Interest unpaid for 1781, ... 190,000
Ditto 1782, ... 687,828
Credit to sundries in treasury books, ... 638,042
Army debt to 31 December, 1782, ... 5,635,618
Unliquidated debt, estimated at, ... 8,000,000
Commutation to the army, agreeable to the act of 22 March last, ... 5,000,000
Bounty due to privates, ... 500,000
Deficiencies in 1783, suppose ... 2,000,000
... 34, 115, 290
Total debt, ... 42,000,375
Annual Interest of the debt of the United States:
On the foreign debt, part at 4 and part at 5 per cent. ... 369,038.6
On the domestic debt, at 6 per cent. ... 2,046,917.4
[Note 1: 1 This estimate was also entered in the Book of Estimates, No. 12. Another estimate of the public debt in the writing of Thomas FitzSimons is in the Papers of the Continental Congress, No. 26, folio 403. The interest, however, on the foreign debt is computed at 4 %, and gives the amount as $315,403.]
2, 415, 956
- Journals of the Continental Congress, TUESDAY, APRIL 29, 1783
And that was after seven years of war. Which was paid off in the early 1800's. Gee, look at us now....
Wednesday, March 07, 2007
In the construction of a law, even in judiciary cases of meum et tuum, where the opposite parties have a right & counter-right in the very words of the law, the Judge considers the intention of the law-giver as his true guide, and gives to all the parts & expressions of the law, meaning which will effect, instead of defeating, it's intention. But in laws merely executive, where no private right stands in the way, and the public object is the interest of all, a much freer scope of construction, in favor of the intention of the law, ought to be taken, & ingenuity ever should be exercised in devising constructions, which may save to the public the benefit of the law. Its intention is the important thing: the means of attaining it quite subordinate. It often happens that, the Legislature prescribing details of execution, some circumstance arises, unforeseen or unattended to by them, which would totally frustrate their intention, were their details scrupulously adhered to, & deemed exclusive of all others. But constructions must not be favored which go to defeat instead of furthering the principal object of their law, and to sacrifice the end to the means....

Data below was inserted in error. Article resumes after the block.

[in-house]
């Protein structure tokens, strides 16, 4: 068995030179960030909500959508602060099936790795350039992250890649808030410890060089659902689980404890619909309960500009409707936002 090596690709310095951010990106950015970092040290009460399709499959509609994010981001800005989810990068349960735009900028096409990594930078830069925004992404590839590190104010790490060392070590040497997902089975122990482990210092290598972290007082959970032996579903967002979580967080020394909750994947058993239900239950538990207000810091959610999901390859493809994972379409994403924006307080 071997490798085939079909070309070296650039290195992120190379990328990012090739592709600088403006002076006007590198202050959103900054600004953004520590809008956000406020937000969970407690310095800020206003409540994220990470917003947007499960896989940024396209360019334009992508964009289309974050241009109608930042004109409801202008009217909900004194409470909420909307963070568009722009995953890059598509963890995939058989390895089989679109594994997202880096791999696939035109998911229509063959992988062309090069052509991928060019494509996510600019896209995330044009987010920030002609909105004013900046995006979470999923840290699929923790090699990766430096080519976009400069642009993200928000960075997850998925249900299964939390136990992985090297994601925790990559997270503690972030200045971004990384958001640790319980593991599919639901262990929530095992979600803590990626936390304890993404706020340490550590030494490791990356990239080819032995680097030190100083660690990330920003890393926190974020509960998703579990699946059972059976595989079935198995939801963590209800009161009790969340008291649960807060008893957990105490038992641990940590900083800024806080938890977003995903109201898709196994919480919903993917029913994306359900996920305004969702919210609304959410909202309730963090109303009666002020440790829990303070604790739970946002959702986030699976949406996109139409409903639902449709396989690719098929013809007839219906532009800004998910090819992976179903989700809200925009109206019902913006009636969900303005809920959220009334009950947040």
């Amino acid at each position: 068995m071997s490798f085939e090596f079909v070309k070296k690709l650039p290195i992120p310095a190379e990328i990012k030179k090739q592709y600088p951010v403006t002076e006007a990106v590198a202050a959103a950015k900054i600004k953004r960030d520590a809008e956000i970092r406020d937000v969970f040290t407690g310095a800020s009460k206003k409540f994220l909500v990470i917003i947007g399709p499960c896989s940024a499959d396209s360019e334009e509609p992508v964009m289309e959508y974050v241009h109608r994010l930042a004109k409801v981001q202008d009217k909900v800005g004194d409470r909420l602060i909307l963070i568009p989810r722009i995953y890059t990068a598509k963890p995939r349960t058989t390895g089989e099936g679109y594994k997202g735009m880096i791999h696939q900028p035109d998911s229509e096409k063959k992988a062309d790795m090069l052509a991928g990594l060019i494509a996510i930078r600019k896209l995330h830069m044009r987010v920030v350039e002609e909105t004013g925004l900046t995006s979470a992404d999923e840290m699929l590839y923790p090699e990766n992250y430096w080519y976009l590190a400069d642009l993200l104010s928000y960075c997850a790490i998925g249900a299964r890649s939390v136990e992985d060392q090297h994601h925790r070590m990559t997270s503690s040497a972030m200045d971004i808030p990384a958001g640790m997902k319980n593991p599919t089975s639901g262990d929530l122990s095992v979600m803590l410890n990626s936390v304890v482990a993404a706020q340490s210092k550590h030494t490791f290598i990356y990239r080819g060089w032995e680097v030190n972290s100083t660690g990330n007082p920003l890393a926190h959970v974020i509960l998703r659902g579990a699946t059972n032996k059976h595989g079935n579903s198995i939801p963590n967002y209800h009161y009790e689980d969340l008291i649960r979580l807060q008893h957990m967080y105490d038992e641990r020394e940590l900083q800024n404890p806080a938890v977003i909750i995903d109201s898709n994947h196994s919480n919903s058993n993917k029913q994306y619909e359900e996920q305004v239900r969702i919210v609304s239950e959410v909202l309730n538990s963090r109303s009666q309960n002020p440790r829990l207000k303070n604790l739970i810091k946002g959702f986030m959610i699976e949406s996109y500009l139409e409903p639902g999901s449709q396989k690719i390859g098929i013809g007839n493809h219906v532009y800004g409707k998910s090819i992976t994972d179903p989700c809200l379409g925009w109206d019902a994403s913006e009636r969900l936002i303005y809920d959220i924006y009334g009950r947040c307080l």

- letter to William H. Cabell, August 11, 1807. (Click headline to read full letter).
Thursday, March 01, 2007
...We have drawn our Swords in defence of a good Constitution & for the priviledge of being governed by laws of our own making. While you continue to the people these objects they will support you to the last penny in their purse & the last drop of their blood. Infringe their rights, invade the Confederation, & you can no longer assure yourself of the peoples support....
- [Letters of Delegates to Congress: Volume 19.]